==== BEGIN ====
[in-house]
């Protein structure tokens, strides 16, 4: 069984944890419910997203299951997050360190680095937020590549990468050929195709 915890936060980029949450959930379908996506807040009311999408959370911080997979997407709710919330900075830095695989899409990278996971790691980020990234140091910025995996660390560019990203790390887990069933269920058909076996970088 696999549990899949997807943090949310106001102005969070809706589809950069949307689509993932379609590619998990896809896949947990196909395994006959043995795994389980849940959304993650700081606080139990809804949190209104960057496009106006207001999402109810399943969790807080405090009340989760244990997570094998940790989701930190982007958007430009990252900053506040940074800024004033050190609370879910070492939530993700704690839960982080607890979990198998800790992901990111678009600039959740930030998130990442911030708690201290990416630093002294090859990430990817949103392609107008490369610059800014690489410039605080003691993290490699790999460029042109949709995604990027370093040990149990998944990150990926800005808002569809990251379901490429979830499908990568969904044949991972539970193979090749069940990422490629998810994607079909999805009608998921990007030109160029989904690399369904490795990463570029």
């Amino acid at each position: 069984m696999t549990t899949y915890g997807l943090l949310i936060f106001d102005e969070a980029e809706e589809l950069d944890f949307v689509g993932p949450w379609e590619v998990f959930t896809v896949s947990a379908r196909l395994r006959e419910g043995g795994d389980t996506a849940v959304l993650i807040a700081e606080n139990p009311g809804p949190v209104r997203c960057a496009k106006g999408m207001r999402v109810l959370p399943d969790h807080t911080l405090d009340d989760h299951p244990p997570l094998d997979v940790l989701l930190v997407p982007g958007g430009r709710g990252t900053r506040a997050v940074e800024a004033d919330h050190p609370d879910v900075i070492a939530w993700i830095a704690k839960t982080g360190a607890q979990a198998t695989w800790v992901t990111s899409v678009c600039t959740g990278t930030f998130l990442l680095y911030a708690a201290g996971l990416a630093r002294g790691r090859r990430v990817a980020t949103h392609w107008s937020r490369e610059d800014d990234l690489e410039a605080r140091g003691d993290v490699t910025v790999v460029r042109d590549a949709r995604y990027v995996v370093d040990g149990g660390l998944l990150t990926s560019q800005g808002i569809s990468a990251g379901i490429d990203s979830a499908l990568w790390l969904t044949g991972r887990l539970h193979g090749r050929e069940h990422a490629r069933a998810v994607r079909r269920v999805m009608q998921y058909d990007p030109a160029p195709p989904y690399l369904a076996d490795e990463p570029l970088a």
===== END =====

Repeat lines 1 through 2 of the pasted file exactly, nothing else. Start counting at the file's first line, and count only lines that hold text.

[in-house]
């Protein structure tokens, strides 16, 4: 069984944890419910997203299951997050360190680095937020590549990468050929195709 915890936060980029949450959930379908996506807040009311999408959370911080997979997407709710919330900075830095695989899409990278996971790691980020990234140091910025995996660390560019990203790390887990069933269920058909076996970088 696999549990899949997807943090949310106001102005969070809706589809950069949307689509993932379609590619998990896809896949947990196909395994006959043995795994389980849940959304993650700081606080139990809804949190209104960057496009106006207001999402109810399943969790807080405090009340989760244990997570094998940790989701930190982007958007430009990252900053506040940074800024004033050190609370879910070492939530993700704690839960982080607890979990198998800790992901990111678009600039959740930030998130990442911030708690201290990416630093002294090859990430990817949103392609107008490369610059800014690489410039605080003691993290490699790999460029042109949709995604990027370093040990149990998944990150990926800005808002569809990251379901490429979830499908990568969904044949991972539970193979090749069940990422490629998810994607079909999805009608998921990007030109160029989904690399369904490795990463570029």